Thursday, February 29, 2024

Trentino-Alto Adige


In the late 18th century, the noted English essayist Samuel Johnson wrote these insightful lines: "A man who has not been in Italy, is always conscious of an inferiority, from his not having seen what it is expected a man should see." 

Johnson's thoughts were memorable and prescient since he could not have known how many people, over the hundreds of years, would have felt an inferiority at not having seen Italy. The Italy Johnson found so necessary was far different than it is today.  And it is that difference that draws people by the thousands every year. 

For me, the essence of what defines and attracts me to Italy is hard to describe.  And yet, I would like to think, the attraction I find for the country and its people could be similar to that felt by Dr. Johnson.

Whatever it is, that "Italyness," comes through in the country's impressive variety of red, white and sparkling wines.  Nowhere is that more evident than along Italy's northern tier, specifically in Trentino-Alto Adige, a scenic region wedged between Austria and the Italian province of Veneto. 

Trentino-Alto Adige is a beautiful mountainous land, diverse and multi-lingual, with German spoken in northern Alto Adige, and Italian in southern Trentino.


White wine rules in this hilly area, marked by the Adige river that runs through the region. Principal grapes in Trentino are European but with an Italian variation: Chardonnay from France, Müller-Thurgau from Germany and Pinot Gris that started out in France and became Pinot Grigio in Italy.    

This mix of grapes is spread along the foothills of the Dolomites mountains, on both sides of the Adige river, with orchards on the valley floor.  From time to time, attempts have been made to grow grapes in the mountains, but flat land there is in short supply, so the efforts mostly fail.

Pinot Grigio

To define the Italian wine style to be found in Trentino wines, the wine consumer need look no further than the Trentino take on Pinot Gris.  Trentino Pinot Grigio is lighter, less concentrated and complex than an Alsace Pinot Gris. The body and fruit of a Pinot Grigio is leaner, supported by brisk cool climate acidity.

Although cooperatives and volume are important factors in Trentino wine production, there is an active group of small wineries aiming at making distinct varietal wines. At least three-quarters of all production is white.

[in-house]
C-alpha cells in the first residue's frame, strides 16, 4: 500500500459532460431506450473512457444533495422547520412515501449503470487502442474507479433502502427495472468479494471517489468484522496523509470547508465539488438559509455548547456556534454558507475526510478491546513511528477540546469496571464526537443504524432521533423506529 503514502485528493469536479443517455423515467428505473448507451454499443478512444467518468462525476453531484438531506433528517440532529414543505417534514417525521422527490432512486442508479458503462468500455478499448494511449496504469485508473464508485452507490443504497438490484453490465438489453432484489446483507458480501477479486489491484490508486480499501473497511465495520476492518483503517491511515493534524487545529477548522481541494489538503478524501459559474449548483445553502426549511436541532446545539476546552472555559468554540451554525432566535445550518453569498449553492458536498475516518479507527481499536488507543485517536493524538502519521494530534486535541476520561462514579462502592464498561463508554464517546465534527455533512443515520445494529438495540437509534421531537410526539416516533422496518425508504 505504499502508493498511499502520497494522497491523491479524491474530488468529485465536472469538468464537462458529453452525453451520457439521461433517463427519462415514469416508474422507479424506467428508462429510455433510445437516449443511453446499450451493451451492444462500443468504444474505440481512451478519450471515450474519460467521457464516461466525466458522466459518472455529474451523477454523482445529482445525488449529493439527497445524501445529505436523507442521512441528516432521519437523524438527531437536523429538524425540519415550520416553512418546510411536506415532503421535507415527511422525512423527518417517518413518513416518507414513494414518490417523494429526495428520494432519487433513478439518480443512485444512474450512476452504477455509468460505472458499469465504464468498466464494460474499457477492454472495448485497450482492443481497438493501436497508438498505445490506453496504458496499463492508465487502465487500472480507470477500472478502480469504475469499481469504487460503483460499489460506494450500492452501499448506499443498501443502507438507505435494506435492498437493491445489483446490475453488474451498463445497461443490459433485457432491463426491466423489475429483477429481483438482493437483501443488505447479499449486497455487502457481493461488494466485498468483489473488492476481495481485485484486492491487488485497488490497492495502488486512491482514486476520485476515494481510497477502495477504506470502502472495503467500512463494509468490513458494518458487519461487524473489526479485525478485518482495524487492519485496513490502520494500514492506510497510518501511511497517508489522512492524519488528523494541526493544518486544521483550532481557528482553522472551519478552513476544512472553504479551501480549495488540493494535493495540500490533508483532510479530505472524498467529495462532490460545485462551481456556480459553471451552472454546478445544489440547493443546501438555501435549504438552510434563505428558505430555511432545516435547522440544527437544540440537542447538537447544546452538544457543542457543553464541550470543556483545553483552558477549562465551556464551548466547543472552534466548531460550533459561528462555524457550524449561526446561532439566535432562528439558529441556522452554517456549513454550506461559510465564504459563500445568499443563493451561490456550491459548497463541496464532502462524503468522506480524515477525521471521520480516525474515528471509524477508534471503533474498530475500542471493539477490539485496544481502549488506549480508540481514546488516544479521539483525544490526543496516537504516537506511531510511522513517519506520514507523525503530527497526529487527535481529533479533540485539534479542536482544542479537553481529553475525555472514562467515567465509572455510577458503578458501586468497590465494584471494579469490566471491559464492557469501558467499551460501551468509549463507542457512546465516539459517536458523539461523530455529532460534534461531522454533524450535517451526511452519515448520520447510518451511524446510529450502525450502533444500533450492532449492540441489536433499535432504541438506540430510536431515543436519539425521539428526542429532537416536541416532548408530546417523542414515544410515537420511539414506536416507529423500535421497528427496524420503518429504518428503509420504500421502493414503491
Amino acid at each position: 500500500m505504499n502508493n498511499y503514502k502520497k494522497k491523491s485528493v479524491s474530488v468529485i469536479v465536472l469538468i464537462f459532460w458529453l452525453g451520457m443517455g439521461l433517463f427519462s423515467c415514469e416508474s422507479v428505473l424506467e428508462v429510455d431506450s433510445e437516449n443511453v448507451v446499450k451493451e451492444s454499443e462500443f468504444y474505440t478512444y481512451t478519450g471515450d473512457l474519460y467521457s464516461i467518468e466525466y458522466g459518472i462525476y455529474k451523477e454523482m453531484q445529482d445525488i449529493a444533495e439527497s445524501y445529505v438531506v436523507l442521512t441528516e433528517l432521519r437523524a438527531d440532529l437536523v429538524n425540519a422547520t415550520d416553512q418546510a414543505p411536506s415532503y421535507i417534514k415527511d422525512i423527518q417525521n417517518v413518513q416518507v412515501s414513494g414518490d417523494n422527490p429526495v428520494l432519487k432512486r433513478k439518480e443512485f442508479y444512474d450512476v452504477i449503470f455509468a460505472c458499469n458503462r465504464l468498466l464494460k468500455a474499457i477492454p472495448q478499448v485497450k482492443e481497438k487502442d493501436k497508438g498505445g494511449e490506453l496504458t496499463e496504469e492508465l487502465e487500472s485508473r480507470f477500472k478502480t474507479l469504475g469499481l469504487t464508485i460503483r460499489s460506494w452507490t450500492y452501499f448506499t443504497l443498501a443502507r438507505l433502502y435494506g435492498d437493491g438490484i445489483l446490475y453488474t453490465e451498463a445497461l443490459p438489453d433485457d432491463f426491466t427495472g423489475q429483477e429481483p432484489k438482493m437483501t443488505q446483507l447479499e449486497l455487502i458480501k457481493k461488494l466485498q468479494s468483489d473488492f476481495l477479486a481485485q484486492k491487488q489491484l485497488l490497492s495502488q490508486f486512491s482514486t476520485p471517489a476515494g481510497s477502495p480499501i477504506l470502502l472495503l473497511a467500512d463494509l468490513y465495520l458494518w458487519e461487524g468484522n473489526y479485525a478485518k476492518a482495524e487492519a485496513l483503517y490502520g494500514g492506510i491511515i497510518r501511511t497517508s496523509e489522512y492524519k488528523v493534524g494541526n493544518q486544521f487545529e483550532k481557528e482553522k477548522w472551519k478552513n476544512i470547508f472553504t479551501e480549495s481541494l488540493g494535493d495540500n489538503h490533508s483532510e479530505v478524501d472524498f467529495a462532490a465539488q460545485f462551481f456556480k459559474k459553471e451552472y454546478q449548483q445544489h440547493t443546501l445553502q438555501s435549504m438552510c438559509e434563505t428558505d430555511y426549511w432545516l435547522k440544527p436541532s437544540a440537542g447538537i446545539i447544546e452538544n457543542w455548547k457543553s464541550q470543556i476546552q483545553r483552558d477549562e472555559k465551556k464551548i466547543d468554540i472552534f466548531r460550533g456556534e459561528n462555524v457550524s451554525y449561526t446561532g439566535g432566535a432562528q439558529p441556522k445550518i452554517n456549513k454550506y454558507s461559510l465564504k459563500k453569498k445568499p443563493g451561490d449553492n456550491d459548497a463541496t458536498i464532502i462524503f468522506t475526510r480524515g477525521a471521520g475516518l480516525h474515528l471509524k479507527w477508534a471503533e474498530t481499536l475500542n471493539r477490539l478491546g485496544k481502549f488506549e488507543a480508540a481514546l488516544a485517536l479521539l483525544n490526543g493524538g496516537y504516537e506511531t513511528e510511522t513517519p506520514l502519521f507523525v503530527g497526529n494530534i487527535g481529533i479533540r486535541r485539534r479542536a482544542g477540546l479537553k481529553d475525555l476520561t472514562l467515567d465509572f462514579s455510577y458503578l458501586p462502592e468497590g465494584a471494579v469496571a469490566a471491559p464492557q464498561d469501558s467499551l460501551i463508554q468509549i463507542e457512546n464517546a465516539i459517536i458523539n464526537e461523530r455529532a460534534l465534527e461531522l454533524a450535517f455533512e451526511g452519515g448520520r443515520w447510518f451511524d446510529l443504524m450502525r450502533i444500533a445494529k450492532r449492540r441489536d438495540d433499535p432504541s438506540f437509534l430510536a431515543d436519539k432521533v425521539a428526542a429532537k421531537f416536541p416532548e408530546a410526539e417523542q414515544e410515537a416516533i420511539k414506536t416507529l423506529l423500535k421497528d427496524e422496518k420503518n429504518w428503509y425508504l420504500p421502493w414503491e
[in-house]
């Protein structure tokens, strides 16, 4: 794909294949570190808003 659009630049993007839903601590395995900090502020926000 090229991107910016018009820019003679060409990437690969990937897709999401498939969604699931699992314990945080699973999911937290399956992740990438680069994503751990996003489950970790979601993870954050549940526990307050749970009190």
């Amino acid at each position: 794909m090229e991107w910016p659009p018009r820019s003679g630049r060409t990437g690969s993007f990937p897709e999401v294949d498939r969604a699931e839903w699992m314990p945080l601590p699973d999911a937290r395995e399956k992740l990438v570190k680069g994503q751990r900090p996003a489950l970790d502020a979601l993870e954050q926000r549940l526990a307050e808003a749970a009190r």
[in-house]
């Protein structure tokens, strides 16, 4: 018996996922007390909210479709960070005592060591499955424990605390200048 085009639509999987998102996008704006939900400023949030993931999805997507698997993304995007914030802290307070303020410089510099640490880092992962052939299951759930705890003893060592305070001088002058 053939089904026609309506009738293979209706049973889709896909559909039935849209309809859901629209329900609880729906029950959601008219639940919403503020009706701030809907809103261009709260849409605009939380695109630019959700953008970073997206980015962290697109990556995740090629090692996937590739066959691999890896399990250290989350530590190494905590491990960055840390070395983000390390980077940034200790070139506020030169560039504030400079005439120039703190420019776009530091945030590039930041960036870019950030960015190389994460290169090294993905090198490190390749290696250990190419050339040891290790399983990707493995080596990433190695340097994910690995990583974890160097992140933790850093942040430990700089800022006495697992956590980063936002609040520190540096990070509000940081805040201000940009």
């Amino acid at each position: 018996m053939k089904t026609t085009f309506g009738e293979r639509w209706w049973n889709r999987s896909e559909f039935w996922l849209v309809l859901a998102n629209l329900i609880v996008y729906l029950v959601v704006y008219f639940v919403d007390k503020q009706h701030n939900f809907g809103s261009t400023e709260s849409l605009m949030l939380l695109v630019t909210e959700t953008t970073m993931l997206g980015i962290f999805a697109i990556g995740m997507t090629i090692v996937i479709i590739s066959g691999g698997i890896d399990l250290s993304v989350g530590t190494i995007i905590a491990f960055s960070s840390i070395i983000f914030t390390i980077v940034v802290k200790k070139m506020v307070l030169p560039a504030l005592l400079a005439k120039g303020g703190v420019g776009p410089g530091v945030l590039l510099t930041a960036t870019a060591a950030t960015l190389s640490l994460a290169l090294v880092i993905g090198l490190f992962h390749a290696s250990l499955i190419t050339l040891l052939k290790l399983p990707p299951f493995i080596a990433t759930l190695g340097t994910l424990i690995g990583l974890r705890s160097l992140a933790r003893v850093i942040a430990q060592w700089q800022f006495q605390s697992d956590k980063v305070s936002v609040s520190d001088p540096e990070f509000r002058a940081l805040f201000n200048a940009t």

Alto Adige

Alto Adige was annexed by Italy after World War I, but the mountainous region still retains its Germanic heritage. Generally cooler than Trentino, Alto Adige reflects a German influence by producing mainly white wine. 

Agriculture in Alto Adige is mixed, with wine grapes planted on valley hillsides, up to more than 3,000 feet, and apple orchards along the valley floor.  Rooting grapevines at such heights means cooler growing conditions, retaining the grapes' natural acidity and clearly defined varietal character.  

For most consumers, German wine usually means Riesling and Müller-Thurgau.  But in Alto Adige and its neighbor, Trentino, the emphasis is more on Pinot Grigio and two indigenous dark-skinned varieties, Lagrein and Schiava (German Trollinger).  

Variety in all things is what makes life interesting.  Unfortunately, in recent years, demand for wine with an international pedigree, like Pinot Noir, has meant that mostly unknown local varieties like Lagrein, are loosing interest. 

Tasting Lagrein for the first time broadened my appreciation for indigenous varieties. Cabernet Sauvignon can be tasted anywhere, but you can only taste Lagrein in northern Italy.


Of the Lagreins I tasted, Lagrein Rosato was the most interesting, with its rose petal and strawberry flavors. I found a trace of bitterness in the red Lagrein, a characteristic that mostly disappeared in blends containing Lagrein.

Schiava is mainly an undistinguished grape, but has its advocates among the German-speaking residents of the area, who prefer to call the grape Vernatsch, which is curious because in the Württemberg region of Germany, where the variety is widely planted, calls the grape Trollinger.

In Alto Adige, Schiava is used mainly in red blends and when made as a varietal wine, is pale in color with non-varietal flavors, more like a light rose than a red wine. The Schiava Gentile clone is generally thought to make better wine then the more common Schiava Grosso.

Gewurztraminer, a white variety with a German background, but probably better known for its association with French Alsace, is the fourth most planted white grape in Alto Adige.  Locals sometimes refer to the grape as Gewurztraminer Aromatico, although the wine is less scented and lacks the finesse of an Alsace Gewurztraminer. 

An aside: The true origin of the Gewurztraminer grape may never be resolved, but for now, the question is what does the grape name mean?  Prior to the late 19th century, the variety was known as "Traminer" or Traminer Musque, a mutant grape that has Muscat properties and a "musky" scent.  After 1973, Traminer was dropped and both the grape and wine were henceforth called Gewurztraminer. Further, the direct translation of the German word gewurz is "spice," but when associated with the grape, gewurz means "perfume."

Another German grape import is Kerner, an aromatic cross of Trollinger (Schiava) and Riesling that has many Riesling characteristics but is easier to grow than Riesling.  While plantable acreage in Alto Adige is small, Kerner has great promise.

There is a lot more to Trentino-Alto Adige than in this brief overview. Here are some wineries offering both international wines and indigenous Lagrein and Sciava: Cantina Terlano, Abbazia di Novacella, Fratelli Lunelli, Foradori Granato, Gonzaga, Cantina Tramin Kellerei. 

Next blog: The Temptation of Tempranillo

Contact me at

No comments:

Post a Comment

Note: Only a member of this blog may post a comment.